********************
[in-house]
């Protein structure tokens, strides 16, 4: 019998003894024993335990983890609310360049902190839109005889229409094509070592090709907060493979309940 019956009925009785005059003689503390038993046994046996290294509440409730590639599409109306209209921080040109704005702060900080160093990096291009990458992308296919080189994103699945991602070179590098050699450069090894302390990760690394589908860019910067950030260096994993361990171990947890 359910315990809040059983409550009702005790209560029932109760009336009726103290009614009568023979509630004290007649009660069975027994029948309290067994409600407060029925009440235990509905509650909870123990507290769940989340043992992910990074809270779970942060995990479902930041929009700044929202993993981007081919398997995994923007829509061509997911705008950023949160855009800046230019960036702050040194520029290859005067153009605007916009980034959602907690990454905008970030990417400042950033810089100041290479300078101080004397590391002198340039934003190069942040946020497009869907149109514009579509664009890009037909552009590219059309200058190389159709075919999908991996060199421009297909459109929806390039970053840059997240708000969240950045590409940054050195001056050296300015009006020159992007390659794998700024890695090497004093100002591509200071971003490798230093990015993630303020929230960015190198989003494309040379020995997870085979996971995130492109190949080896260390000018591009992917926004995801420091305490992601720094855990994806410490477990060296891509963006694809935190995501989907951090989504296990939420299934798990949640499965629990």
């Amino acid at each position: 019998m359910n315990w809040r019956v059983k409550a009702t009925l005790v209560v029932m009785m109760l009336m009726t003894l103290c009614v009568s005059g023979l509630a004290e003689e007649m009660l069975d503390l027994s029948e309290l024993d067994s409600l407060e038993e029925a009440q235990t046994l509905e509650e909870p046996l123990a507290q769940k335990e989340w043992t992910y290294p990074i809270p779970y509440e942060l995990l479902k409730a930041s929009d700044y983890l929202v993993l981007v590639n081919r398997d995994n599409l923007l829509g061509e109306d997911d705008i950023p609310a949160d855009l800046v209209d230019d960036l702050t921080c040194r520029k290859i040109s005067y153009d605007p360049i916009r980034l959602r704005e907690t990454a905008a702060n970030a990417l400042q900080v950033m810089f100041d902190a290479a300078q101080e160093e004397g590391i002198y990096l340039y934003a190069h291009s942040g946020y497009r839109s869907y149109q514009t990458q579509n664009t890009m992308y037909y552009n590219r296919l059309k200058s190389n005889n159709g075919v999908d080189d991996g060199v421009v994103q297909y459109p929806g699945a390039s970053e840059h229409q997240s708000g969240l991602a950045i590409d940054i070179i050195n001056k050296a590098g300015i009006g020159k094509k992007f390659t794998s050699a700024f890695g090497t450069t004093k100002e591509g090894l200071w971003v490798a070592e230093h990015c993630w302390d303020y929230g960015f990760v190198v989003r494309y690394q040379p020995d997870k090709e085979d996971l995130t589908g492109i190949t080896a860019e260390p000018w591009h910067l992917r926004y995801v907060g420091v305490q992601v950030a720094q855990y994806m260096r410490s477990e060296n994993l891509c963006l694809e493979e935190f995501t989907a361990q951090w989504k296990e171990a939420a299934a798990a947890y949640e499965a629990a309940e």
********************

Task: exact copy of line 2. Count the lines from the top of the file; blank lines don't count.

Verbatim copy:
């Protein structure tokens, strides 16, 4: 019998003894024993335990983890609310360049902190839109005889229409094509070592090709907060493979309940 019956009925009785005059003689503390038993046994046996290294509440409730590639599409109306209209921080040109704005702060900080160093990096291009990458992308296919080189994103699945991602070179590098050699450069090894302390990760690394589908860019910067950030260096994993361990171990947890 359910315990809040059983409550009702005790209560029932109760009336009726103290009614009568023979509630004290007649009660069975027994029948309290067994409600407060029925009440235990509905509650909870123990507290769940989340043992992910990074809270779970942060995990479902930041929009700044929202993993981007081919398997995994923007829509061509997911705008950023949160855009800046230019960036702050040194520029290859005067153009605007916009980034959602907690990454905008970030990417400042950033810089100041290479300078101080004397590391002198340039934003190069942040946020497009869907149109514009579509664009890009037909552009590219059309200058190389159709075919999908991996060199421009297909459109929806390039970053840059997240708000969240950045590409940054050195001056050296300015009006020159992007390659794998700024890695090497004093100002591509200071971003490798230093990015993630303020929230960015190198989003494309040379020995997870085979996971995130492109190949080896260390000018591009992917926004995801420091305490992601720094855990994806410490477990060296891509963006694809935190995501989907951090989504296990939420299934798990949640499965629990």